In January, 1878, Judge S. B. Beardsley, before whom the case was called, referred the matter to Elisha Carpenter, who is judge of the Supreme Court of Errors, to hear and report all the facts. The first hearing was had at the 3d and 4th of February last, at the Lennox House, in Greenwich. It was adjourned on 12th of June, and also on the 13th and 14th. The testimony showed the treatment received by Mrs. Trumpy and the unfitness of Mr. Trumpy to take charge of the children, as shown by his violence of temper and cruelty to his wife and children. On the last day two witnesses testified that Trumpy had committed adultery with a mulatto woman in his employ. The witnesses were Alexander Mead and the woman herself, Fanny Green.
Alexander Mead testified that on the 4th July, 1873, he came home late; there had been company; Trumpy was not at home; he heard the thumping of a key on the outside door; Fanny opened the door and walked away; Trumpy followed her into the dining room; there witness heard Fanny exclaim, "Let me go – let me go, or I will call Mr. Mead;" witness took off his shoes and went downstairs; he heard Trumpy exclaimed, "Make less noise, I hear someone walking;" witness wished to tell this in the first divorce case, but was not permitted to do so; he never said anything to the principals as to his knowledge of the adultery; he was positive that adultery have been committed.
Fanny Green testified that her name had been Spears but that she had married and lived in Hangroot; she lived in Mead's family in 1873; lived there for one year and nine months; she remembered Trumpy meeting her one night in the dining room, and it was after 11 o'clock on the 4th of July; she let the gardener him and was returning when met by Trumpy, put his arms about her; she started for the kitchen door, but was pulled back by him; she told him to let her go; he cautioned her to keep still and not make so much noise; he said he wouldn't let her go; she replied that she would call Mr. Mead; she told him to go up to his wife; he accomplished his purpose, and she told him she'd tell his wife next morning; he asked her not to; he was under the influence of liquor.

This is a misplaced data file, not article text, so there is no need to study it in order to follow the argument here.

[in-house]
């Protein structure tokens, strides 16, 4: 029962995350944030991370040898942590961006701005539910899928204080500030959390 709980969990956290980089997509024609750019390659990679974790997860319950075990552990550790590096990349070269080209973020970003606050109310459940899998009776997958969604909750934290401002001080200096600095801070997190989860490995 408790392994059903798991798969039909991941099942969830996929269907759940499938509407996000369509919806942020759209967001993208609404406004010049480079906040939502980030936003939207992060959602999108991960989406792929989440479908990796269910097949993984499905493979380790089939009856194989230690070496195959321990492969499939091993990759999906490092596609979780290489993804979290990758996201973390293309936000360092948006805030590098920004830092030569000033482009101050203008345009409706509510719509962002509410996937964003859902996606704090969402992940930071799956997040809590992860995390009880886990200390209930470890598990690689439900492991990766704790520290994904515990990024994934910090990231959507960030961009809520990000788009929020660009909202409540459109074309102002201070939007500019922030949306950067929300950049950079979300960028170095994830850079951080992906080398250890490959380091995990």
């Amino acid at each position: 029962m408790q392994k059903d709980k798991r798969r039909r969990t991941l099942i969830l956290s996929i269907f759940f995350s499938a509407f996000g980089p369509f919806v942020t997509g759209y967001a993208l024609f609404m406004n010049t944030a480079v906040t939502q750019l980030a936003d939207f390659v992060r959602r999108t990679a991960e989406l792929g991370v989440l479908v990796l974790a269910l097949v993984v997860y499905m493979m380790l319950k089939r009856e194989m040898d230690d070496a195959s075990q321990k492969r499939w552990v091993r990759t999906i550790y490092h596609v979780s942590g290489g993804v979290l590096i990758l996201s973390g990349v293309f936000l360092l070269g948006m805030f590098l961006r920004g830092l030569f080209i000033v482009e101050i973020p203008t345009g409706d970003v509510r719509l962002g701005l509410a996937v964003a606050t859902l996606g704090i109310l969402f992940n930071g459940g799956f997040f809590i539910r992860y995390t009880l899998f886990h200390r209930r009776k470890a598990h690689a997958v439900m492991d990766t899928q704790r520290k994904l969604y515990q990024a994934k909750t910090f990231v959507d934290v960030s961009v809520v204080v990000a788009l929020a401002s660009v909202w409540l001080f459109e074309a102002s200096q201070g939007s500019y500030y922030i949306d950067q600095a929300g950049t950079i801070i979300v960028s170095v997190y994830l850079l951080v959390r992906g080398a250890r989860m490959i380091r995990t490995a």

The case was that adjourned until yesterday. A twelve o'clock Alexander Mead and Fanny Green, the colored women, were cross-examined. They told the same story as above related, with a few fuller explanations. They did not vary from their first statement. The mulatto is under thirty-five years of age. She is neat looking, and was quite an attractive looking girl when at Mead's. She came here from the South. She swore yesterday the Trumpy was the first man she ever was criminally intimate with. She is married to a hard-working colored man.
Thomas G. Ritch, a New York lawyer, by consent of counsel, testified to the exemplary character of Trumpy; witness had seen him attending church in Stamford for a period of two years.
Joseph B. Hustead testified to driving up one night from the village with Trumpy, who was intoxicated, and talked about his (Trumpy's) children; he told witness that they were sick and that if they were going to die he didn't see why they were not permitted to die; that if plots were needed this is trumpet could go up and cultivate some kittens that were in the stable. Abraham Henderson testified to getting intoxicated quite often with Trumpy. Colonel Hoyt closes his case today.